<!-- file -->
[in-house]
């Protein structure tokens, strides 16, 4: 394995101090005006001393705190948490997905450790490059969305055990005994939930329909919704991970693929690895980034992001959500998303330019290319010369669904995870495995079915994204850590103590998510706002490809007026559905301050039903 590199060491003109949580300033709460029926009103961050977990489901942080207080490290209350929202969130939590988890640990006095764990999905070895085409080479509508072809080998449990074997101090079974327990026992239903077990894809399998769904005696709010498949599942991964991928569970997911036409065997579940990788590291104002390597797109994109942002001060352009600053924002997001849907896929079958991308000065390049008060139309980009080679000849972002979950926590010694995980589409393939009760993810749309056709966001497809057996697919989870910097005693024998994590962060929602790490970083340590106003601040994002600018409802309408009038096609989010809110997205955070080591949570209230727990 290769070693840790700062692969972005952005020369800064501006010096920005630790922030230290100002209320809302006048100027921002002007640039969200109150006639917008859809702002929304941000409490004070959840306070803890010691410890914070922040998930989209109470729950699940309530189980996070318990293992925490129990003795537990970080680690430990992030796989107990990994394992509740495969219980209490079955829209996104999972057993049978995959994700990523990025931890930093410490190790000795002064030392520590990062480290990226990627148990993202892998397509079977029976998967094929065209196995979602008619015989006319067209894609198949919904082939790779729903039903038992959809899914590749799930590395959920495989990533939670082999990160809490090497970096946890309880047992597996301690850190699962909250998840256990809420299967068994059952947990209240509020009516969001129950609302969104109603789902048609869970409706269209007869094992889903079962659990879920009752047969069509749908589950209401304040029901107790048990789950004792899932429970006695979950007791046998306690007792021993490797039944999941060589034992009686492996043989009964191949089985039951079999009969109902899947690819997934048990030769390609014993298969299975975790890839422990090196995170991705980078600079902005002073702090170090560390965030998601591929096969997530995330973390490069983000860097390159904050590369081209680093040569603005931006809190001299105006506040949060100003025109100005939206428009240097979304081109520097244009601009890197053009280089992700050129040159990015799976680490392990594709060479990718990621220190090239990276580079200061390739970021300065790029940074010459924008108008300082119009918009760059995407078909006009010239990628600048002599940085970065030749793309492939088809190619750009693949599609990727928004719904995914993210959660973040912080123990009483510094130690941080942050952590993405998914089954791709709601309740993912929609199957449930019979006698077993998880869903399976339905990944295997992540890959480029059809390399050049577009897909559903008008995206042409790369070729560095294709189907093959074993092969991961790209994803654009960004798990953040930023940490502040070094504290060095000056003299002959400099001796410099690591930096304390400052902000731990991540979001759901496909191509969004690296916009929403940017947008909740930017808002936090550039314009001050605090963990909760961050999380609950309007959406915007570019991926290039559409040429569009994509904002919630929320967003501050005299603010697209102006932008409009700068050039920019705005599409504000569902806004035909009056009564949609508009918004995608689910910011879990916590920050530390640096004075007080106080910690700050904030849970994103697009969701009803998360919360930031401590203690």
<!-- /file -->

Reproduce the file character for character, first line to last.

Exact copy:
[in-house]
């Protein structure tokens, strides 16, 4: 394995101090005006001393705190948490997905450790490059969305055990005994939930329909919704991970693929690895980034992001959500998303330019290319010369669904995870495995079915994204850590103590998510706002490809007026559905301050039903 590199060491003109949580300033709460029926009103961050977990489901942080207080490290209350929202969130939590988890640990006095764990999905070895085409080479509508072809080998449990074997101090079974327990026992239903077990894809399998769904005696709010498949599942991964991928569970997911036409065997579940990788590291104002390597797109994109942002001060352009600053924002997001849907896929079958991308000065390049008060139309980009080679000849972002979950926590010694995980589409393939009760993810749309056709966001497809057996697919989870910097005693024998994590962060929602790490970083340590106003601040994002600018409802309408009038096609989010809110997205955070080591949570209230727990 290769070693840790700062692969972005952005020369800064501006010096920005630790922030230290100002209320809302006048100027921002002007640039969200109150006639917008859809702002929304941000409490004070959840306070803890010691410890914070922040998930989209109470729950699940309530189980996070318990293992925490129990003795537990970080680690430990992030796989107990990994394992509740495969219980209490079955829209996104999972057993049978995959994700990523990025931890930093410490190790000795002064030392520590990062480290990226990627148990993202892998397509079977029976998967094929065209196995979602008619015989006319067209894609198949919904082939790779729903039903038992959809899914590749799930590395959920495989990533939670082999990160809490090497970096946890309880047992597996301690850190699962909250998840256990809420299967068994059952947990209240509020009516969001129950609302969104109603789902048609869970409706269209007869094992889903079962659990879920009752047969069509749908589950209401304040029901107790048990789950004792899932429970006695979950007791046998306690007792021993490797039944999941060589034992009686492996043989009964191949089985039951079999009969109902899947690819997934048990030769390609014993298969299975975790890839422990090196995170991705980078600079902005002073702090170090560390965030998601591929096969997530995330973390490069983000860097390159904050590369081209680093040569603005931006809190001299105006506040949060100003025109100005939206428009240097979304081109520097244009601009890197053009280089992700050129040159990015799976680490392990594709060479990718990621220190090239990276580079200061390739970021300065790029940074010459924008108008300082119009918009760059995407078909006009010239990628600048002599940085970065030749793309492939088809190619750009693949599609990727928004719904995914993210959660973040912080123990009483510094130690941080942050952590993405998914089954791709709601309740993912929609199957449930019979006698077993998880869903399976339905990944295997992540890959480029059809390399050049577009897909559903008008995206042409790369070729560095294709189907093959074993092969991961790209994803654009960004798990953040930023940490502040070094504290060095000056003299002959400099001796410099690591930096304390400052902000731990991540979001759901496909191509969004690296916009929403940017947008909740930017808002936090550039314009001050605090963990909760961050999380609950309007959406915007570019991926290039559409040429569009994509904002919630929320967003501050005299603010697209102006932008409009700068050039920019705005599409504000569902806004035909009056009564949609508009918004995608689910910011879990916590920050530390640096004075007080106080910690700050904030849970994103697009969701009803998360919360930031401590203690």